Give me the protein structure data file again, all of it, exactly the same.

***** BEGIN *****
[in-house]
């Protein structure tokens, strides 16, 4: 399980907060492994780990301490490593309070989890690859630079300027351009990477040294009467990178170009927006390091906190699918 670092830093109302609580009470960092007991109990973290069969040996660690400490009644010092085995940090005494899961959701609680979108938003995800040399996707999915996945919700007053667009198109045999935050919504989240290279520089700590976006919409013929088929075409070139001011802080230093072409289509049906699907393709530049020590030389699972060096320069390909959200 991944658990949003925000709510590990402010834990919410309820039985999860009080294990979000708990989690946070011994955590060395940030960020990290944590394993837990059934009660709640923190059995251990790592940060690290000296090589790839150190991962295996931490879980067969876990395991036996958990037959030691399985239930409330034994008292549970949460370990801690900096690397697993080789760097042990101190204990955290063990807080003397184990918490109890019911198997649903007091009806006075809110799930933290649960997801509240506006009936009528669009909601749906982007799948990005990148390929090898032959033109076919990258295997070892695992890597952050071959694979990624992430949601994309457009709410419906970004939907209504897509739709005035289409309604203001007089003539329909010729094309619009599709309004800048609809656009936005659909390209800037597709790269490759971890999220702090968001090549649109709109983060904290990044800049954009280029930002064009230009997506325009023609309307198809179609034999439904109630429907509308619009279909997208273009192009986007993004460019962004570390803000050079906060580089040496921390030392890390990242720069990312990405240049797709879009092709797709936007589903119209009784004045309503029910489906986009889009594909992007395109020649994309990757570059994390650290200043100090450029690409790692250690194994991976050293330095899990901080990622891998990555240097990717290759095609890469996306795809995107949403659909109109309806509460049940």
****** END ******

[in-house]
């Protein structure tokens, strides 16, 4: 399980907060492994780990301490490593309070989890690859630079300027351009990477040294009467990178170009927006390091906190699918 670092830093109302609580009470960092007991109990973290069969040996660690400490009644010092085995940090005494899961959701609680979108938003995800040399996707999915996945919700007053667009198109045999935050919504989240290279520089700590976006919409013929088929075409070139001011802080230093072409289509049906699907393709530049020590030389699972060096320069390909959200 991944658990949003925000709510590990402010834990919410309820039985999860009080294990979000708990989690946070011994955590060395940030960020990290944590394993837990059934009660709640923190059995251990790592940060690290000296090589790839150190991962295996931490879980067969876990395991036996958990037959030691399985239930409330034994008292549970949460370990801690900096690397697993080789760097042990101190204990955290063990807080003397184990918490109890019911198997649903007091009806006075809110799930933290649960997801509240506006009936009528669009909601749906982007799948990005990148390929090898032959033109076919990258295997070892695992890597952050071959694979990624992430949601994309457009709410419906970004939907209504897509739709005035289409309604203001007089003539329909010729094309619009599709309004800048609809656009936005659909390209800037597709790269490759971890999220702090968001090549649109709109983060904290990044800049954009280029930002064009230009997506325009023609309307198809179609034999439904109630429907509308619009279909997208273009192009986007993004460019962004570390803000050079906060580089040496921390030392890390990242720069990312990405240049797709879009092709797709936007589903119209009784004045309503029910489906986009889009594909992007395109020649994309990757570059994390650290200043100090450029690409790692250690194994991976050293330095899990901080990622891998990555240097990717290759095609890469996306795809995107949403659909109109309806509460049940």